This week we commemorated the massacre of Deir Yassin.
On the anniversary’s eve, I went with a group of Palestinians, Israelis and visitors from abroad to a tour in the village organized by Zochrot, the Israeli group that continues relentlessly to remind Israelis of the crimes committed during the Nakba.
Last year such a visit ended with a violent attack by a local resident of Har Nof — the Jewish ultra-Orthodox neighborhood built on the village’s ruins — so two sulky policemen accompanied us to the site (mainly there to make sure we did not deviate from the path allocated to us). The very hot day probably deterred the usual suspects from a repeat of last year’s aggression.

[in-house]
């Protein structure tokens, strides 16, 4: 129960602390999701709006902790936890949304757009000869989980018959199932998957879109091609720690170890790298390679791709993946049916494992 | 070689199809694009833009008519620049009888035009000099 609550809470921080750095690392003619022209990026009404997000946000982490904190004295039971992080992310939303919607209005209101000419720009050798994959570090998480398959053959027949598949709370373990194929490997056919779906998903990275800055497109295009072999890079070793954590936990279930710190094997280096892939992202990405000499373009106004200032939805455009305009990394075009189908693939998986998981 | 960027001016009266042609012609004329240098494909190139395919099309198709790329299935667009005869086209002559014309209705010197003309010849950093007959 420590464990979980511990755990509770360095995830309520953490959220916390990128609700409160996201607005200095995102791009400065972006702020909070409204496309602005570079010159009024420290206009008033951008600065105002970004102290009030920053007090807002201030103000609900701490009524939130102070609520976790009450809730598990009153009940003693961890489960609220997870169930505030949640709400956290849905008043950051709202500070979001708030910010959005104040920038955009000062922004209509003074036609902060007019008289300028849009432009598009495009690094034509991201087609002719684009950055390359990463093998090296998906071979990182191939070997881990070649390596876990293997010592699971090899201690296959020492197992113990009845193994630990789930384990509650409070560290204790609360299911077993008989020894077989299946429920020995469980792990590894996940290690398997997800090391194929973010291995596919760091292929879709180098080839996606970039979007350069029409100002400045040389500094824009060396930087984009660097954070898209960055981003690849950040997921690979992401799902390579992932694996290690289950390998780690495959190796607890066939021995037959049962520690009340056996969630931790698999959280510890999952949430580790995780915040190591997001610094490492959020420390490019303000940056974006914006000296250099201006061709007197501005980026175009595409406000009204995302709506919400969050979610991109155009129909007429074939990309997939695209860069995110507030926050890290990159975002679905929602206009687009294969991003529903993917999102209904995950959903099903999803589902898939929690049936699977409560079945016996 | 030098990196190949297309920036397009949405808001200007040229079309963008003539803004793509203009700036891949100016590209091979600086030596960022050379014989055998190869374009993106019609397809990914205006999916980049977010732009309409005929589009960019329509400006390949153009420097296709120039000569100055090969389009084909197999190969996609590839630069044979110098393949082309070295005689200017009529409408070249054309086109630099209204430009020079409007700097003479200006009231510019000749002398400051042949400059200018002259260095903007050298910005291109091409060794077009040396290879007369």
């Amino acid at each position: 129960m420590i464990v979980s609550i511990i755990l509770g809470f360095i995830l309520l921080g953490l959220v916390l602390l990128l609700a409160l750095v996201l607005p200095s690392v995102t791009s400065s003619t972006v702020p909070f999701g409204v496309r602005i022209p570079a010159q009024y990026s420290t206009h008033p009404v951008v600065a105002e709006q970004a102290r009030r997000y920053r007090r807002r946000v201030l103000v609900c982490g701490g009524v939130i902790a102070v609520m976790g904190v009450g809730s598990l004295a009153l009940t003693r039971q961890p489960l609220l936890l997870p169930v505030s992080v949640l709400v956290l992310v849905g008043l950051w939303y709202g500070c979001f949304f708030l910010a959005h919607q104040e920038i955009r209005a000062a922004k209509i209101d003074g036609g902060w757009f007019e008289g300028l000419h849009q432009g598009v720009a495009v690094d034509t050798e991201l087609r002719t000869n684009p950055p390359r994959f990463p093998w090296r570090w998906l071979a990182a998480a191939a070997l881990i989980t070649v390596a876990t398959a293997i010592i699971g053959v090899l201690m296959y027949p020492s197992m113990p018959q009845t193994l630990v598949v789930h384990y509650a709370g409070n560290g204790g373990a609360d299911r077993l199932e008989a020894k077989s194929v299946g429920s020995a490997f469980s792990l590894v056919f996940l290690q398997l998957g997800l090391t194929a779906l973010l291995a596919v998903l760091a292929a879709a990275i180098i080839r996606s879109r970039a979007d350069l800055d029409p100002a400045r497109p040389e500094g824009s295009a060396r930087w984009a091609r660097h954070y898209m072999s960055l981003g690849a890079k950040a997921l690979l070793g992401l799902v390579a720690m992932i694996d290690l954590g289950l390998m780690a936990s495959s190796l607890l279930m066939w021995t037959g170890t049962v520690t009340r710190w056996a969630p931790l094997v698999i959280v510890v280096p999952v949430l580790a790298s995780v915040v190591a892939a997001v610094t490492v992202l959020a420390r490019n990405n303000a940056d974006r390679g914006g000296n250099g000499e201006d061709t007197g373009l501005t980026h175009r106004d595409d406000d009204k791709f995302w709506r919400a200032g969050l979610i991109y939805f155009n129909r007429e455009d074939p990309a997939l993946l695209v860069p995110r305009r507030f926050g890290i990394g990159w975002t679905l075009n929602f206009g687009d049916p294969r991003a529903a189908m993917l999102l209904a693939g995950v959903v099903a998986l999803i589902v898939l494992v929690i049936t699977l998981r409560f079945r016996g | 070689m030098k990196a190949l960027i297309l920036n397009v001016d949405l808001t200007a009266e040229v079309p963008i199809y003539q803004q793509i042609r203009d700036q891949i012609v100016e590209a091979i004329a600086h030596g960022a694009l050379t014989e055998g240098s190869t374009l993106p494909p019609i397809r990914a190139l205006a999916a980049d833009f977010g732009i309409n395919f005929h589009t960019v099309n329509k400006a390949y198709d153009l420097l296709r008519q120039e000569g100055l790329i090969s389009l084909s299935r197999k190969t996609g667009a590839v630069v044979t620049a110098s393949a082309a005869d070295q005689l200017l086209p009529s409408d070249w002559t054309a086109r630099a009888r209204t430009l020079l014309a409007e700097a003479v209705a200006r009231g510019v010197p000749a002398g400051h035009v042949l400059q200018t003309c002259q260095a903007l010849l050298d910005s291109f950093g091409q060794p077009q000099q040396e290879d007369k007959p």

Three buildings are still standing there: the school, now a yeshiva, and two houses. The rest is covered by ugly cubic buildings, forcing memory and imagination to work hard if you wish to reconstruct the beautiful village standing at the very top of the western slopes of the Jerusalem mountains.